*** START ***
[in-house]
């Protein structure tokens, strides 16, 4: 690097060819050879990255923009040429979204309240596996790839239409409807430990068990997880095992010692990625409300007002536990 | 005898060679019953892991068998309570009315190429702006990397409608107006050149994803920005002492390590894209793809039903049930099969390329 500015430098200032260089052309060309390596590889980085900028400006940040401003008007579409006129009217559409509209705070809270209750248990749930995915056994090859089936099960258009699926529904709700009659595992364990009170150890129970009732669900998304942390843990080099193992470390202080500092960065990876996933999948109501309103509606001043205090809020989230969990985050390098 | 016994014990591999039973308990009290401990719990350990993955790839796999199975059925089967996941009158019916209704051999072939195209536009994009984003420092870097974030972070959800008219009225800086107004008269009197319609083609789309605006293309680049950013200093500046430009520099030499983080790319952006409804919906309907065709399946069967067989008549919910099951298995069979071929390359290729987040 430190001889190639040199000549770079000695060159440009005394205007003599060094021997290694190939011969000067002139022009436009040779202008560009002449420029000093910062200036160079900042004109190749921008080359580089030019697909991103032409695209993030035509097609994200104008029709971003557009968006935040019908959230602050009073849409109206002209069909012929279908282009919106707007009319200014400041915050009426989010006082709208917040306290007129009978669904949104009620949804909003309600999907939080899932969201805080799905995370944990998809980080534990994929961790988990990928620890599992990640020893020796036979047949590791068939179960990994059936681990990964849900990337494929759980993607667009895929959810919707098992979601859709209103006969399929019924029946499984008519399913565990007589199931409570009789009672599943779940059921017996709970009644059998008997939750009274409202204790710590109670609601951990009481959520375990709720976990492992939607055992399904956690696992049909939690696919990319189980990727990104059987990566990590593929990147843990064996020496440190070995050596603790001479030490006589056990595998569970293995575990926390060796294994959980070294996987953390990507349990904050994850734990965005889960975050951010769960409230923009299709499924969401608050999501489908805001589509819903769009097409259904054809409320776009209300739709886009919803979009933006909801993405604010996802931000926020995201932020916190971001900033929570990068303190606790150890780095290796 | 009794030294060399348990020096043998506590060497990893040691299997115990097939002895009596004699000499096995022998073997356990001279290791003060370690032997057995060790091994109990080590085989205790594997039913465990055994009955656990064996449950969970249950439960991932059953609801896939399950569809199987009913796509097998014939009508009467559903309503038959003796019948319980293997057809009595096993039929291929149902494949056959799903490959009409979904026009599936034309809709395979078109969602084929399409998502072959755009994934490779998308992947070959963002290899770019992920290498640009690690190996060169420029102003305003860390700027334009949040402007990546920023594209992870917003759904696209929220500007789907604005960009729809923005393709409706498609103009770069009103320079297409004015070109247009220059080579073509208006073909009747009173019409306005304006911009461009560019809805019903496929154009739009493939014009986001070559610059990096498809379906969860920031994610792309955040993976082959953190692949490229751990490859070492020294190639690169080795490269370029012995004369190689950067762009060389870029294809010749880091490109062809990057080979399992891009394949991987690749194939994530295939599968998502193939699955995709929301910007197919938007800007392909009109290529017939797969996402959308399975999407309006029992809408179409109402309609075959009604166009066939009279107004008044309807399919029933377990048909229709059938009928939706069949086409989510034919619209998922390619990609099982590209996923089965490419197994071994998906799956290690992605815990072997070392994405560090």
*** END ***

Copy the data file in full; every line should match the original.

[in-house]
């Protein structure tokens, strides 16, 4: 690097060819050879990255923009040429979204309240596996790839239409409807430990068990997880095992010692990625409300007002536990 | 005898060679019953892991068998309570009315190429702006990397409608107006050149994803920005002492390590894209793809039903049930099969390329 500015430098200032260089052309060309390596590889980085900028400006940040401003008007579409006129009217559409509209705070809270209750248990749930995915056994090859089936099960258009699926529904709700009659595992364990009170150890129970009732669900998304942390843990080099193992470390202080500092960065990876996933999948109501309103509606001043205090809020989230969990985050390098 | 016994014990591999039973308990009290401990719990350990993955790839796999199975059925089967996941009158019916209704051999072939195209536009994009984003420092870097974030972070959800008219009225800086107004008269009197319609083609789309605006293309680049950013200093500046430009520099030499983080790319952006409804919906309907065709399946069967067989008549919910099951298995069979071929390359290729987040 430190001889190639040199000549770079000695060159440009005394205007003599060094021997290694190939011969000067002139022009436009040779202008560009002449420029000093910062200036160079900042004109190749921008080359580089030019697909991103032409695209993030035509097609994200104008029709971003557009968006935040019908959230602050009073849409109206002209069909012929279908282009919106707007009319200014400041915050009426989010006082709208917040306290007129009978669904949104009620949804909003309600999907939080899932969201805080799905995370944990998809980080534990994929961790988990990928620890599992990640020893020796036979047949590791068939179960990994059936681990990964849900990337494929759980993607667009895929959810919707098992979601859709209103006969399929019924029946499984008519399913565990007589199931409570009789009672599943779940059921017996709970009644059998008997939750009274409202204790710590109670609601951990009481959520375990709720976990492992939607055992399904956690696992049909939690696919990319189980990727990104059987990566990590593929990147843990064996020496440190070995050596603790001479030490006589056990595998569970293995575990926390060796294994959980070294996987953390990507349990904050994850734990965005889960975050951010769960409230923009299709499924969401608050999501489908805001589509819903769009097409259904054809409320776009209300739709886009919803979009933006909801993405604010996802931000926020995201932020916190971001900033929570990068303190606790150890780095290796 | 009794030294060399348990020096043998506590060497990893040691299997115990097939002895009596004699000499096995022998073997356990001279290791003060370690032997057995060790091994109990080590085989205790594997039913465990055994009955656990064996449950969970249950439960991932059953609801896939399950569809199987009913796509097998014939009508009467559903309503038959003796019948319980293997057809009595096993039929291929149902494949056959799903490959009409979904026009599936034309809709395979078109969602084929399409998502072959755009994934490779998308992947070959963002290899770019992920290498640009690690190996060169420029102003305003860390700027334009949040402007990546920023594209992870917003759904696209929220500007789907604005960009729809923005393709409706498609103009770069009103320079297409004015070109247009220059080579073509208006073909009747009173019409306005304006911009461009560019809805019903496929154009739009493939014009986001070559610059990096498809379906969860920031994610792309955040993976082959953190692949490229751990490859070492020294190639690169080795490269370029012995004369190689950067762009060389870029294809010749880091490109062809990057080979399992891009394949991987690749194939994530295939599968998502193939699955995709929301910007197919938007800007392909009109290529017939797969996402959308399975999407309006029992809408179409109402309609075959009604166009066939009279107004008044309807399919029933377990048909229709059938009928939706069949086409989510034919619209998922390619990609099982590209996923089965490419197994071994998906799956290690992605815990072997070392994405560090």